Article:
OBJECTIVE:To investigate the symptom of low mood as a predictor of mild cognitive impairment (MCI) and its progression to dementia, taking into account: (i) MCI severity, (ii) time of assessment and (iii) interaction with other factors.METHODS:764 cognitively healthy elderly subjects living in the community, from the Kungsholmen Project. Participants were assessed by direct interview to detect low mood. Subjects were then followed for 6 years to identify those who developed MCI. People with incident MCI were followed for a further 3 years to assess progression to dementia.RESULTS:People with low mood at baseline had a 2.7-fold (95% CI 1.9 to 3.7) increased risk of developing MCI at follow-up. The association was stronger for amnestic MCI (aMCI: HR 5.8; 95% CI 3.1 to 10.9) compared with global cognitive impairment (other cognitive impairment no dementia, oCIND: HR 2.2; 95% CI 1.5 to 3.3). ApoE-ε4 interacted with low mood in a synergistic fashion, increasing the risk of aMCI, while no interaction with psychiatric, vascular, frailty related or psychosocial factors was observed. Low mood at baseline, as opposed to low mood co-occurring with MCI, was associated with a 5.3-fold (95% CI 1.2 to 23.3) increased risk of progression to dementia in aMCI. In contrast, no association was found in oCIND.CONCLUSION:Low mood was more strongly associated with aMCI than with global cognitive impairment. Progression towards dementia was predicted only by low mood manifest in the prodromal stage of MCI. These findings indicate that low mood is particularly prominent in the very early stages of cognitive decline.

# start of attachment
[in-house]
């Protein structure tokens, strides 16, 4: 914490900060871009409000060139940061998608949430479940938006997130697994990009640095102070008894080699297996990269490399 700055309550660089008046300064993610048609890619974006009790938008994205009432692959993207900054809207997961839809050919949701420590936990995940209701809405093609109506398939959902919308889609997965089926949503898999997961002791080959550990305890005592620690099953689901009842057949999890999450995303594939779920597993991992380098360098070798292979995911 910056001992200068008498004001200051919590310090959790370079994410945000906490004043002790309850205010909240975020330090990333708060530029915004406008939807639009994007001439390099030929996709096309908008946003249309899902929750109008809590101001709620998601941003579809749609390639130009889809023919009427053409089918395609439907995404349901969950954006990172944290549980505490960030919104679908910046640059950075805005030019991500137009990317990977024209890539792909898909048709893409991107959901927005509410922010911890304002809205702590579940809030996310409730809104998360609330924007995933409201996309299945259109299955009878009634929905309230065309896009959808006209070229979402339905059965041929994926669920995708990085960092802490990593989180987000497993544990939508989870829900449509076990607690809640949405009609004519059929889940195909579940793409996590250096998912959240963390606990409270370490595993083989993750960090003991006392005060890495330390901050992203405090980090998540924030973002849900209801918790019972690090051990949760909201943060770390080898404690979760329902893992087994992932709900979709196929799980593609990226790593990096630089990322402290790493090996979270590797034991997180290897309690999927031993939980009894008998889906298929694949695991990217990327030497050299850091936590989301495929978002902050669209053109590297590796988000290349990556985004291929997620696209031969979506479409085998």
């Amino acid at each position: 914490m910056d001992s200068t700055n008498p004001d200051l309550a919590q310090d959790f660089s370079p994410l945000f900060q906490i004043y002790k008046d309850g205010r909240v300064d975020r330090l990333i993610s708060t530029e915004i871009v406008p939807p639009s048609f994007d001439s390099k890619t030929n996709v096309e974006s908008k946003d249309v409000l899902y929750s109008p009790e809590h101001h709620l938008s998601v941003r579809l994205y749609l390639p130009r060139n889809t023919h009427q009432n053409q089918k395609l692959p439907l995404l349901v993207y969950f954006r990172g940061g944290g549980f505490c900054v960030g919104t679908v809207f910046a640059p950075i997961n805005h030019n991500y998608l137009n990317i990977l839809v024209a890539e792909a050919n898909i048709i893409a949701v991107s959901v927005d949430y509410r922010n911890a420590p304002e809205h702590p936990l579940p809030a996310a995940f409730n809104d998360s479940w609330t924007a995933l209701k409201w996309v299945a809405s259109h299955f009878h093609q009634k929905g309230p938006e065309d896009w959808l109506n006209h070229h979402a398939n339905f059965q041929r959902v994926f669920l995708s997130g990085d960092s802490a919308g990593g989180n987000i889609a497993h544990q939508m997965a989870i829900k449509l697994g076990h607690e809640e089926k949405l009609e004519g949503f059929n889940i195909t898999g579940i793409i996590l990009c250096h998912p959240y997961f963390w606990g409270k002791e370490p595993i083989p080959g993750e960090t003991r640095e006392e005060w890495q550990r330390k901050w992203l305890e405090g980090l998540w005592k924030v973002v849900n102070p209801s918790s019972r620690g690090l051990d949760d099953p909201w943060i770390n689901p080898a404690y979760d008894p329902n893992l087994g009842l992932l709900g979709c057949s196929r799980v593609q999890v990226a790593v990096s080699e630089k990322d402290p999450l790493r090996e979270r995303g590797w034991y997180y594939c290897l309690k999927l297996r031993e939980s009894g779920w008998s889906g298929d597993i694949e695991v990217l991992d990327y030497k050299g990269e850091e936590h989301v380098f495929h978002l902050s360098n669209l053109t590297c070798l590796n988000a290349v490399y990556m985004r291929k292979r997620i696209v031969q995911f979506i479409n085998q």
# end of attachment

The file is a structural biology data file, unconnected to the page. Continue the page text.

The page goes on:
|Number of pages||6|
|Journal||Journal of Neurology, Neurosurgery and Psychiatry|
|Publication status||Published - 2011|
All Science Journal Classification (ASJC) codes
- Clinical Neurology
- Psychiatry and Mental health